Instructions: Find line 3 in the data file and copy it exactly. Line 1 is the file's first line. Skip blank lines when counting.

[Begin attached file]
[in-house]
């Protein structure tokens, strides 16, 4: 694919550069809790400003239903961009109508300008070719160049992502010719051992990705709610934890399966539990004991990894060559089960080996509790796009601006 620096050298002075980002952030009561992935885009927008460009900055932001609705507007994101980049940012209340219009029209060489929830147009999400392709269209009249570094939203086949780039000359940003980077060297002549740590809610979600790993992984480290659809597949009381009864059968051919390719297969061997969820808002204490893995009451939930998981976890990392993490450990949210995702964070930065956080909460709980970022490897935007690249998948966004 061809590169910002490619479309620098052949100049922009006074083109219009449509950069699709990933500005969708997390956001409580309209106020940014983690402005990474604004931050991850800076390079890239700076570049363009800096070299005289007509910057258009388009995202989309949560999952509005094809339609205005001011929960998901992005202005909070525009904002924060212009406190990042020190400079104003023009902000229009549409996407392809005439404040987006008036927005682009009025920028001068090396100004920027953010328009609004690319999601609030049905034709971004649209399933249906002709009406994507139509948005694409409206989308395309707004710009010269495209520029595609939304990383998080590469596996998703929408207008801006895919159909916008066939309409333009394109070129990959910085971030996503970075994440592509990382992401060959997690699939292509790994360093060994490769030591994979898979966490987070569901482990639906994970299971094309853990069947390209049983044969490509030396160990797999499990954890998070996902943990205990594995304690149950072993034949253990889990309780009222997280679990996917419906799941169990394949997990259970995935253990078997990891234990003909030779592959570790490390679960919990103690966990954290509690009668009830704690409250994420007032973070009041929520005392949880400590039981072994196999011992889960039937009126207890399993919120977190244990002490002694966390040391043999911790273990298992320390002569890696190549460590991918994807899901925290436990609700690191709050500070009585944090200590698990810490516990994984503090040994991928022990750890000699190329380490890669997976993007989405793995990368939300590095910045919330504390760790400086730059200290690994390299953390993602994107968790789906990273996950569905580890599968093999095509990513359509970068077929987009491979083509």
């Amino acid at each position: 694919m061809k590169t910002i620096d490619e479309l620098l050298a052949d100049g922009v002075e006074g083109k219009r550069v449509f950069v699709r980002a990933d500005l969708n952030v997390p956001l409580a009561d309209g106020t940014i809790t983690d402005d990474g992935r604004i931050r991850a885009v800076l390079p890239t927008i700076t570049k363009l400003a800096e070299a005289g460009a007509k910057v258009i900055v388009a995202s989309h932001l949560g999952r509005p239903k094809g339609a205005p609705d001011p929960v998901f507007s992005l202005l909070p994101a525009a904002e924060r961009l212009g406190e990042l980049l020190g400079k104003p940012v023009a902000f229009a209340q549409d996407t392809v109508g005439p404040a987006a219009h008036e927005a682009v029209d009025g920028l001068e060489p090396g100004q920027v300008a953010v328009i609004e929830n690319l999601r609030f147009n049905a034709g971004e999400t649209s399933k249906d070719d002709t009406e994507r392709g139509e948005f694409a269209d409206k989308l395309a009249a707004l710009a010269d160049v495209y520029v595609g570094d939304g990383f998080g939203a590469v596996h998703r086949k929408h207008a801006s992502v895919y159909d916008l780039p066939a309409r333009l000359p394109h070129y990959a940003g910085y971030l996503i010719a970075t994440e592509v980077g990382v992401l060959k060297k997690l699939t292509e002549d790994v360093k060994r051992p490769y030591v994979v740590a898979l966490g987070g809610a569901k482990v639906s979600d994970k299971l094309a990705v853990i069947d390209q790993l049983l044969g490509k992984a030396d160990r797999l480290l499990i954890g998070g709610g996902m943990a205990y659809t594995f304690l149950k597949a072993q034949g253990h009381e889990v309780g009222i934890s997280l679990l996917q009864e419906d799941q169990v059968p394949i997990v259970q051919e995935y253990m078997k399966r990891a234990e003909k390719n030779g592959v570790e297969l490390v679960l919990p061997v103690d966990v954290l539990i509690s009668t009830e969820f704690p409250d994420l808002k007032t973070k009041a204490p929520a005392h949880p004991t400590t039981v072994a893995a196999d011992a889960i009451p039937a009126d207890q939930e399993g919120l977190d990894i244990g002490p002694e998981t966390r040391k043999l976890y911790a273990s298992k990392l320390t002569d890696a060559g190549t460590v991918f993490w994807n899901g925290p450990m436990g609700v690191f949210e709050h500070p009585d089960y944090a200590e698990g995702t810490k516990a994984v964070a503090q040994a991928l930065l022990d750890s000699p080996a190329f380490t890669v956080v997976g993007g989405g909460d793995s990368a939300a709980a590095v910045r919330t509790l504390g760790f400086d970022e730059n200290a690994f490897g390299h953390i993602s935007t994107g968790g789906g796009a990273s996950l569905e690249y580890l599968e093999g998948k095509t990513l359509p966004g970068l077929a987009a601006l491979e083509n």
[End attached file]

């Amino acid at each position: 694919m061809k590169t910002i620096d490619e479309l620098l050298a052949d100049g922009v002075e006074g083109k219009r550069v449509f950069v699709r980002a990933d500005l969708n952030v997390p956001l409580a009561d309209g106020t940014i809790t983690d402005d990474g992935r604004i931050r991850a885009v800076l390079p890239t927008i700076t570049k363009l400003a800096e070299a005289g460009a007509k910057v258009i900055v388009a995202s989309h932001l949560g999952r509005p239903k094809g339609a205005p609705d001011p929960v998901f507007s992005l202005l909070p994101a525009a904002e924060r961009l212009g406190e990042l980049l020190g400079k104003p940012v023009a902000f229009a209340q549409d996407t392809v109508g005439p404040a987006a219009h008036e927005a682009v029209d009025g920028l001068e060489p090396g100004q920027v300008a953010v328009i609004e929830n690319l999601r609030f147009n049905a034709g971004e999400t649209s399933k249906d070719d002709t009406e994507r392709g139509e948005f694409a269209d409206k989308l395309a009249a707004l710009a010269d160049v495209y520029v595609g570094d939304g990383f998080g939203a590469v596996h998703r086949k929408h207008a801006s992502v895919y159909d916008l780039p066939a309409r333009l000359p394109h070129y990959a940003g910085y971030l996503i010719a970075t994440e592509v980077g990382v992401l060959k060297k997690l699939t292509e002549d790994v360093k060994r051992p490769y030591v994979v740590a898979l966490g987070g809610a569901k482990v639906s979600d994970k299971l094309a990705v853990i069947d390209q790993l049983l044969g490509k992984a030396d160990r797999l480290l499990i954890g998070g709610g996902m943990a205990y659809t594995f304690l149950k597949a072993q034949g253990h009381e889990v309780g009222i934890s997280l679990l996917q009864e419906d799941q169990v059968p394949i997990v259970q051919e995935y253990m078997k399966r990891a234990e003909k390719n030779g592959v570790e297969l490390v679960l919990p061997v103690d966990v954290l539990i509690s009668t009830e969820f704690p409250d994420l808002k007032t973070k009041a204490p929520a005392h949880p004991t400590t039981v072994a893995a196999d011992a889960i009451p039937a009126d207890q939930e399993g919120l977190d990894i244990g002490p002694e998981t966390r040391k043999l976890y911790a273990s298992k990392l320390t002569d890696a060559g190549t460590v991918f993490w994807n899901g925290p450990m436990g609700v690191f949210e709050h500070p009585d089960y944090a200590e698990g995702t810490k516990a994984v964070a503090q040994a991928l930065l022990d750890s000699p080996a190329f380490t890669v956080v997976g993007g989405g909460d793995s990368a939300a709980a590095v910045r919330t509790l504390g760790f400086d970022e730059n200290a690994f490897g390299h953390i993602s935007t994107g968790g789906g796009a990273s996950l569905e690249y580890l599968e093999g998948k095509t990513l359509p966004g970068l077929a987009a601006l491979e083509n």